Delicious Asian-Style Ice Cream at Koishi

KoishiLocation: 160 Baldwin Street, Toronto
Websitehttp://little-pebbles.com/koishi-ice-cream

Koishi is a collaboration between Little Pebbles (which is great) and Arthur Pezzelli, the co-founder of Bang Bang (which is beyond great).

Bang Bang serves, bar none, the best ice cream in Toronto.  It’s not even close; they blow everyone else out of the water.  This makes Koishi a must-visit.  A new place started by one of Bang Bang’s founders?  Uh, yeah, I’m all over that.

Koishi

Asian-style ice cream has very much become a thing in Toronto, and as you might infer from the name, that’s what Koishi is all about.  They have a variety of Japanese-influenced flavours that you can get in a cone, a cup, or a sweet bun.

Koishi

I’m all about the ice cream at places like this (as much as I love Bang Bang, the cookies are a complete waste of time), so I just went with a plain scoop in a cup.

I tried the honey soba: “toasted buckwheat & caramelized honey.”

Koishi

It was pretty great — the crunchy bits of soba gave it a nice toasty flavour, and the honey was pleasantly floral, with a subtle sweetness that was just right.

The quality of the ice cream itself wasn’t as perfect as Bang Bang’s — it didn’t quite have the same level of rich creaminess, and it was very subtly icy — but it’s still top-shelf stuff.

Japanese Domination Continues at Koi Koi Sake Bar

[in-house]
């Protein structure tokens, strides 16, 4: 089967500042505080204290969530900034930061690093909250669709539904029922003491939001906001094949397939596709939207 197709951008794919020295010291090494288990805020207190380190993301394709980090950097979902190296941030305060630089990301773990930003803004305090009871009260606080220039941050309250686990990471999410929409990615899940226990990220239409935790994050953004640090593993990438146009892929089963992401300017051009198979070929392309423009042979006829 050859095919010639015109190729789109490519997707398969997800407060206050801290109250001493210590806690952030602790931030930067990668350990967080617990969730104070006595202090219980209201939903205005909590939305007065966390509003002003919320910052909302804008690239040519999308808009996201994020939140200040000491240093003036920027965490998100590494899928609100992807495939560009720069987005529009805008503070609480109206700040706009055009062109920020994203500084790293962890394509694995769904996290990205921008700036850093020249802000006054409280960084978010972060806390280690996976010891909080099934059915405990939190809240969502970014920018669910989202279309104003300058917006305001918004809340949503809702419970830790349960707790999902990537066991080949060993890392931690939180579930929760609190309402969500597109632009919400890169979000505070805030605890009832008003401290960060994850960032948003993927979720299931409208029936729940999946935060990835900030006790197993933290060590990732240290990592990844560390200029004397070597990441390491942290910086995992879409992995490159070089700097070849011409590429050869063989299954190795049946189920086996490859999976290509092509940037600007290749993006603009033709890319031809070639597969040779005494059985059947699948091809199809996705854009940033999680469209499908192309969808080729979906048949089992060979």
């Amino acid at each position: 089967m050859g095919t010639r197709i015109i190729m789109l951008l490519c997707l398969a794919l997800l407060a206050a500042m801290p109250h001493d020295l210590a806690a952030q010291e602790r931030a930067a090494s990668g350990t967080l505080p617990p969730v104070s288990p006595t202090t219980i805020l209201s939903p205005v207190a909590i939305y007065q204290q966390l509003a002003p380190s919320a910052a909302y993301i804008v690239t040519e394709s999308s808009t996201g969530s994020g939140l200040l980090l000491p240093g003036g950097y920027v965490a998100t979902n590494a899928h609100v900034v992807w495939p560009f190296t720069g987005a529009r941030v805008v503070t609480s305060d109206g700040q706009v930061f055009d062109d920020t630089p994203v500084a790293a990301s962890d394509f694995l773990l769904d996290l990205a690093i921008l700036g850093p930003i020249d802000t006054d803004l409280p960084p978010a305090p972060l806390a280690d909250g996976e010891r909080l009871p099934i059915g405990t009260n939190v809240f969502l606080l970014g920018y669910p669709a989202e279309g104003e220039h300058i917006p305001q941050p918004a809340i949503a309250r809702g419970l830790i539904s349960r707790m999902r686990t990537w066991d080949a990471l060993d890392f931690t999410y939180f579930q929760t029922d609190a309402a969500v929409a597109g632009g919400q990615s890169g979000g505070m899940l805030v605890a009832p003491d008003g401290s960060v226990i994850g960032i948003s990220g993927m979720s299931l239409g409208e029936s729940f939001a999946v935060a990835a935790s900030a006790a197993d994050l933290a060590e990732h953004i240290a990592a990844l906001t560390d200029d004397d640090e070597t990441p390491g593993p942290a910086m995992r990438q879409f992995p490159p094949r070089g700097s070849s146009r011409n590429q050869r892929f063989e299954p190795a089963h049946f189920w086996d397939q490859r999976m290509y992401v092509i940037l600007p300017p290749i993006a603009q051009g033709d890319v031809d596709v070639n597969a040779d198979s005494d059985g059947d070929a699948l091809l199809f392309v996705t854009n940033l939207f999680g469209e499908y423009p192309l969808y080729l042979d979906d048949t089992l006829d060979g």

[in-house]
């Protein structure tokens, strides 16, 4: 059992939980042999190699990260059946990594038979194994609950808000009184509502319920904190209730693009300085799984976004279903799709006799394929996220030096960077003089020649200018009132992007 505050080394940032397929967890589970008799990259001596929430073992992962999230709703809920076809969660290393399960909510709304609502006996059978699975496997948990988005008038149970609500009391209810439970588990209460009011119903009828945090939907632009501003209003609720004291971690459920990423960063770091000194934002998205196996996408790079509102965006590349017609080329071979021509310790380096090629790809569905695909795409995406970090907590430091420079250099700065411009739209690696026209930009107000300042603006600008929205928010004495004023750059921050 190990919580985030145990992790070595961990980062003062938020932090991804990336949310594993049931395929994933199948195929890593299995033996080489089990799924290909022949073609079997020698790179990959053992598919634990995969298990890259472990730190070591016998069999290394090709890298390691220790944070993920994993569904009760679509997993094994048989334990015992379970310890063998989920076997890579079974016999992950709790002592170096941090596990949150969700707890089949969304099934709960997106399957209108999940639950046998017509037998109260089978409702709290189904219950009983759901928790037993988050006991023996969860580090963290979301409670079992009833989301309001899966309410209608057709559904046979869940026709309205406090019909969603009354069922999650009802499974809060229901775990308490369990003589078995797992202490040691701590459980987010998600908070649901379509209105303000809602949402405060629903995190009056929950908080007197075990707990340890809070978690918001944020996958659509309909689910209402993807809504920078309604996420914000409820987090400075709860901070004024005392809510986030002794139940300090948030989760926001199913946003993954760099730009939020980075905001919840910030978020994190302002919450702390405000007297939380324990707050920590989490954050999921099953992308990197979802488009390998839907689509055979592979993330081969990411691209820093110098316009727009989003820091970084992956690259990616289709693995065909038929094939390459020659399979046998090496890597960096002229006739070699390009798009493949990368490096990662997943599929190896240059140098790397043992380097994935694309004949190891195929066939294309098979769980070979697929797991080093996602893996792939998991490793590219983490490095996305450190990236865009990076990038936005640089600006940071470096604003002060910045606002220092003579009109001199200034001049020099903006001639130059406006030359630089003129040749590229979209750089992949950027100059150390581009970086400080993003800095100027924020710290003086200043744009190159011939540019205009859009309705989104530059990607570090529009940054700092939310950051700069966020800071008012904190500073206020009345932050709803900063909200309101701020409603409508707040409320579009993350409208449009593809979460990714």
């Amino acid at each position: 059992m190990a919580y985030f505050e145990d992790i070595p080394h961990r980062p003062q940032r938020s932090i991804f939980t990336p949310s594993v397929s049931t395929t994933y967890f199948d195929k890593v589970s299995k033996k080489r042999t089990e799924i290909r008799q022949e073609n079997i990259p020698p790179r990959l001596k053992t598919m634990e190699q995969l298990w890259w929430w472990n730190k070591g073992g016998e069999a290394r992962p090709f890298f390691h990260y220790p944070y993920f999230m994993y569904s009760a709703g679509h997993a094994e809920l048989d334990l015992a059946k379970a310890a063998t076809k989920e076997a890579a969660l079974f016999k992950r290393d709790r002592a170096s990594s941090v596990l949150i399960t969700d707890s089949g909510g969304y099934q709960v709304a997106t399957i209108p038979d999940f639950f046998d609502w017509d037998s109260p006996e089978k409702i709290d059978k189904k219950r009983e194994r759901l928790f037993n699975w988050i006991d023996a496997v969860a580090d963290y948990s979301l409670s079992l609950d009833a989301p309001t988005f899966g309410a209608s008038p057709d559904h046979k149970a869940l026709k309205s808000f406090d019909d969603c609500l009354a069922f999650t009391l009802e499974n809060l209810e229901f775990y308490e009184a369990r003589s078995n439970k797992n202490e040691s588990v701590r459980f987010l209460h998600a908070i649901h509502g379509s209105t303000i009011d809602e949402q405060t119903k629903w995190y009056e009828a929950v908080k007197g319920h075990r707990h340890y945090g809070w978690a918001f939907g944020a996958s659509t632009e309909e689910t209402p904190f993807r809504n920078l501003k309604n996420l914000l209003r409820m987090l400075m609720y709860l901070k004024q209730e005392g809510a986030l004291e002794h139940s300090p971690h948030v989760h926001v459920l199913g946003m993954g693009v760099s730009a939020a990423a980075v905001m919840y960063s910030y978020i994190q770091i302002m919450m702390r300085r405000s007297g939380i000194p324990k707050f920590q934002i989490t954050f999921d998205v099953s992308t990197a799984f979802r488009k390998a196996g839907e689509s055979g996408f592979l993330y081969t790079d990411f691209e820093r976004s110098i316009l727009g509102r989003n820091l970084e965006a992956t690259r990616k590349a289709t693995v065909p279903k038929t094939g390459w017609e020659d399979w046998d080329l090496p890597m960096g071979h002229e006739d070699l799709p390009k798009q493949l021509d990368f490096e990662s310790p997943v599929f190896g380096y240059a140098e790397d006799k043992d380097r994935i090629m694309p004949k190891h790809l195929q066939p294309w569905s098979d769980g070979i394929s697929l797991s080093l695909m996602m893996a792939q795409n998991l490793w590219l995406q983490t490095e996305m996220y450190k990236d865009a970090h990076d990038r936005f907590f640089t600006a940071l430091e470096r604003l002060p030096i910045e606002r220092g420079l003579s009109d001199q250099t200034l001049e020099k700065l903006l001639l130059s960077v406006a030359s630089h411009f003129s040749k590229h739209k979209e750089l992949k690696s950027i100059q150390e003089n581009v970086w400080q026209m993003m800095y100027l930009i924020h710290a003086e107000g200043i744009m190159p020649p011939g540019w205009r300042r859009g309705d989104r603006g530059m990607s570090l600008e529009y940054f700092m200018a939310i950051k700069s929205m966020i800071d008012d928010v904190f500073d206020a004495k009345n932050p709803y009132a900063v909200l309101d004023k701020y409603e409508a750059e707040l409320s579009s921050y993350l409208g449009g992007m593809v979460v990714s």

Koi Koi Sake BarLocation: 170 Baldwin Street, Toronto
Websitehttps://www.koikoibar.com/

Joining places like Little Pebbles, Sakoshi Mart, and Millie Creperie, the Japanese domination of this stretch of Kensington Market continues with Koi Koi Sake Bar, which features a tasty selection of Japanese eats.  I, for one, welcome our new Japanese overlords.

I tried a few things.  First up was a nice little snack that every table gets by default.  I meant to ask what these were and completely forgot, but they were crunchy, savoury, and a little bit sweet.

Koi Koi Sake Bar

Next up was the katsu sando, which is a fried pork sandwich topped with a generous amount of mayo and tangy tonkatsu sauce, with some romaine lettuce for added crunch and freshness.  It’s a solid sandwich, though the pork was overcooked (I had a hard time even biting through it in parts).

Koi Koi Sake Bar

The miso nasu followed, which is a dish consisting of grilled, miso-glazed eggplant.  It feels like it’s missing something (a crunchy counterpoint to the soft eggplant, perhaps?), but it’s enjoyable enough; it basically tastes like they distilled the flavour of miso soup into a glaze and then brushed it onto an eggplant.